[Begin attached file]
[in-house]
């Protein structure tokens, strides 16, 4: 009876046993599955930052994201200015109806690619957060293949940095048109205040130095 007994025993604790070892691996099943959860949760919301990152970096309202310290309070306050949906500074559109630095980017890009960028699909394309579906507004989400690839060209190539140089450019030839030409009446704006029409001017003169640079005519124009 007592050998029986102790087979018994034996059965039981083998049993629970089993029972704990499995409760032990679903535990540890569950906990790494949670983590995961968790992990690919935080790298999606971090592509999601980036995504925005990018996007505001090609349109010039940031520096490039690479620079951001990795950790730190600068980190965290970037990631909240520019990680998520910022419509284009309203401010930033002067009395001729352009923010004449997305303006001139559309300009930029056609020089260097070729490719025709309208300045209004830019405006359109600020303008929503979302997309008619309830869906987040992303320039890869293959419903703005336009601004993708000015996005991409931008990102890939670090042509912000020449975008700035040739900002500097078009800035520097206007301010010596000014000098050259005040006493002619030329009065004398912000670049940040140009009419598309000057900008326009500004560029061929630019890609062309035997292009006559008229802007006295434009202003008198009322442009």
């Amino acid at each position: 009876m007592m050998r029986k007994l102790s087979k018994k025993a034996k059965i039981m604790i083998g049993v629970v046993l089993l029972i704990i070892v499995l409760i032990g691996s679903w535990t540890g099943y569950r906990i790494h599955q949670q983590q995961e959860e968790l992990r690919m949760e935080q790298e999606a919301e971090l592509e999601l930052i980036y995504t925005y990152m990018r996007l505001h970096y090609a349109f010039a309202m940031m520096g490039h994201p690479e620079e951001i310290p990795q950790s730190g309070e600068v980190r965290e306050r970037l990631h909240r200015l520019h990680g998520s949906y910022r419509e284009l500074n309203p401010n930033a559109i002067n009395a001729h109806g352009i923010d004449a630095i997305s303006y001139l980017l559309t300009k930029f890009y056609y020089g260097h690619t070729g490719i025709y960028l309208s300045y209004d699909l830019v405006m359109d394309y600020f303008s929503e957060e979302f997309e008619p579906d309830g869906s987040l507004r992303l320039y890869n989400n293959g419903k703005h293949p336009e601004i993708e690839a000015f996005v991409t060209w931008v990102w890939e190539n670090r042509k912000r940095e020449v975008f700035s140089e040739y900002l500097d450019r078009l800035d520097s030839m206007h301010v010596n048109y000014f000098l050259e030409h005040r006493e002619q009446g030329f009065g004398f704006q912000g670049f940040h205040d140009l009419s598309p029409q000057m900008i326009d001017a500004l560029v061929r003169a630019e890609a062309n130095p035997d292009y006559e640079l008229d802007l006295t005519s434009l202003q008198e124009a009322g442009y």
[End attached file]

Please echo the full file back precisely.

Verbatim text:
[in-house]
């Protein structure tokens, strides 16, 4: 009876046993599955930052994201200015109806690619957060293949940095048109205040130095 007994025993604790070892691996099943959860949760919301990152970096309202310290309070306050949906500074559109630095980017890009960028699909394309579906507004989400690839060209190539140089450019030839030409009446704006029409001017003169640079005519124009 007592050998029986102790087979018994034996059965039981083998049993629970089993029972704990499995409760032990679903535990540890569950906990790494949670983590995961968790992990690919935080790298999606971090592509999601980036995504925005990018996007505001090609349109010039940031520096490039690479620079951001990795950790730190600068980190965290970037990631909240520019990680998520910022419509284009309203401010930033002067009395001729352009923010004449997305303006001139559309300009930029056609020089260097070729490719025709309208300045209004830019405006359109600020303008929503979302997309008619309830869906987040992303320039890869293959419903703005336009601004993708000015996005991409931008990102890939670090042509912000020449975008700035040739900002500097078009800035520097206007301010010596000014000098050259005040006493002619030329009065004398912000670049940040140009009419598309000057900008326009500004560029061929630019890609062309035997292009006559008229802007006295434009202003008198009322442009």
């Amino acid at each position: 009876m007592m050998r029986k007994l102790s087979k018994k025993a034996k059965i039981m604790i083998g049993v629970v046993l089993l029972i704990i070892v499995l409760i032990g691996s679903w535990t540890g099943y569950r906990i790494h599955q949670q983590q995961e959860e968790l992990r690919m949760e935080q790298e999606a919301e971090l592509e999601l930052i980036y995504t925005y990152m990018r996007l505001h970096y090609a349109f010039a309202m940031m520096g490039h994201p690479e620079e951001i310290p990795q950790s730190g309070e600068v980190r965290e306050r970037l990631h909240r200015l520019h990680g998520s949906y910022r419509e284009l500074n309203p401010n930033a559109i002067n009395a001729h109806g352009i923010d004449a630095i997305s303006y001139l980017l559309t300009k930029f890009y056609y020089g260097h690619t070729g490719i025709y960028l309208s300045y209004d699909l830019v405006m359109d394309y600020f303008s929503e957060e979302f997309e008619p579906d309830g869906s987040l507004r992303l320039y890869n989400n293959g419903k703005h293949p336009e601004i993708e690839a000015f996005v991409t060209w931008v990102w890939e190539n670090r042509k912000r940095e020449v975008f700035s140089e040739y900002l500097d450019r078009l800035d520097s030839m206007h301010v010596n048109y000014f000098l050259e030409h005040r006493e002619q009446g030329f009065g004398f704006q912000g670049f940040h205040d140009l009419s598309p029409q000057m900008i326009d001017a500004l560029v061929r003169a630019e890609a062309n130095p035997d292009y006559e640079l008229d802007l006295t005519s434009l202003q008198e124009a009322g442009y």